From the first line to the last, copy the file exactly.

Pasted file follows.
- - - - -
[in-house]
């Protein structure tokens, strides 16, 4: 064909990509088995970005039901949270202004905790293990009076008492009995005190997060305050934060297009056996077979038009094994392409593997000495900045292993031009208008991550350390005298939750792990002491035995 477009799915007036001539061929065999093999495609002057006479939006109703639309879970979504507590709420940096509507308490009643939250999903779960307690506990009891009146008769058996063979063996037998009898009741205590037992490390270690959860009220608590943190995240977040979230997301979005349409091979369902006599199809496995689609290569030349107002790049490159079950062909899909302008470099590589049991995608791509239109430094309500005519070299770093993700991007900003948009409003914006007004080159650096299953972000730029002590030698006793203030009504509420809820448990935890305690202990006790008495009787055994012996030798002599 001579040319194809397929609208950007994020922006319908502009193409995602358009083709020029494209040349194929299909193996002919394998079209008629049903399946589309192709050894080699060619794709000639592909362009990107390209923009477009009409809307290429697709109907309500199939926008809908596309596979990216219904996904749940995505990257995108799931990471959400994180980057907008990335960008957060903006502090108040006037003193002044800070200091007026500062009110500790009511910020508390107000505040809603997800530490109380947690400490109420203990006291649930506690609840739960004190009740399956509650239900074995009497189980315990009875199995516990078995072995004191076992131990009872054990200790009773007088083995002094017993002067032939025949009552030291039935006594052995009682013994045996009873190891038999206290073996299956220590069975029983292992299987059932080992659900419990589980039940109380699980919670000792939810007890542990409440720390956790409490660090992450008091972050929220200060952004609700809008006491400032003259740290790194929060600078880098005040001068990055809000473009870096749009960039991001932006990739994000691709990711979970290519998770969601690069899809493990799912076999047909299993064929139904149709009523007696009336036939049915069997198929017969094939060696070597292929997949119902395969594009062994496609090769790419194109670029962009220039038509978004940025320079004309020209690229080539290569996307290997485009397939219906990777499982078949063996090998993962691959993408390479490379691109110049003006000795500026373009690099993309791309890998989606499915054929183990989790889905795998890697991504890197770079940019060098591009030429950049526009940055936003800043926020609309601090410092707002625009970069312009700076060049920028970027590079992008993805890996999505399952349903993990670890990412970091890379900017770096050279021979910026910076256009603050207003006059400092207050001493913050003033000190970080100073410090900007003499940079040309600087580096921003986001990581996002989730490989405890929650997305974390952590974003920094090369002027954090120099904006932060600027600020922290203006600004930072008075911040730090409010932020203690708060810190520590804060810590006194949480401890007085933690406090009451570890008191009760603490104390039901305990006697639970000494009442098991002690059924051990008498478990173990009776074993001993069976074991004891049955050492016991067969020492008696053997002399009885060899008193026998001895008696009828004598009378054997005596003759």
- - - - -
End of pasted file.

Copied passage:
[in-house]
């Protein structure tokens, strides 16, 4: 064909990509088995970005039901949270202004905790293990009076008492009995005190997060305050934060297009056996077979038009094994392409593997000495900045292993031009208008991550350390005298939750792990002491035995 477009799915007036001539061929065999093999495609002057006479939006109703639309879970979504507590709420940096509507308490009643939250999903779960307690506990009891009146008769058996063979063996037998009898009741205590037992490390270690959860009220608590943190995240977040979230997301979005349409091979369902006599199809496995689609290569030349107002790049490159079950062909899909302008470099590589049991995608791509239109430094309500005519070299770093993700991007900003948009409003914006007004080159650096299953972000730029002590030698006793203030009504509420809820448990935890305690202990006790008495009787055994012996030798002599 001579040319194809397929609208950007994020922006319908502009193409995602358009083709020029494209040349194929299909193996002919394998079209008629049903399946589309192709050894080699060619794709000639592909362009990107390209923009477009009409809307290429697709109907309500199939926008809908596309596979990216219904996904749940995505990257995108799931990471959400994180980057907008990335960008957060903006502090108040006037003193002044800070200091007026500062009110500790009511910020508390107000505040809603997800530490109380947690400490109420203990006291649930506690609840739960004190009740399956509650239900074995009497189980315990009875199995516990078995072995004191076992131990009872054990200790009773007088083995002094017993002067032939025949009552030291039935006594052995009682013994045996009873190891038999206290073996299956220590069975029983292992299987059932080992659900419990589980039940109380699980919670000792939810007890542990409440720390956790409490660090992450008091972050929220200060952004609700809008006491400032003259740290790194929060600078880098005040001068990055809000473009870096749009960039991001932006990739994000691709990711979970290519998770969601690069899809493990799912076999047909299993064929139904149709009523007696009336036939049915069997198929017969094939060696070597292929997949119902395969594009062994496609090769790419194109670029962009220039038509978004940025320079004309020209690229080539290569996307290997485009397939219906990777499982078949063996090998993962691959993408390479490379691109110049003006000795500026373009690099993309791309890998989606499915054929183990989790889905795998890697991504890197770079940019060098591009030429950049526009940055936003800043926020609309601090410092707002625009970069312009700076060049920028970027590079992008993805890996999505399952349903993990670890990412970091890379900017770096050279021979910026910076256009603050207003006059400092207050001493913050003033000190970080100073410090900007003499940079040309600087580096921003986001990581996002989730490989405890929650997305974390952590974003920094090369002027954090120099904006932060600027600020922290203006600004930072008075911040730090409010932020203690708060810190520590804060810590006194949480401890007085933690406090009451570890008191009760603490104390039901305990006697639970000494009442098991002690059924051990008498478990173990009776074993001993069976074991004891049955050492016991067969020492008696053997002399009885060899008193026998001895008696009828004598009378054997005596003759």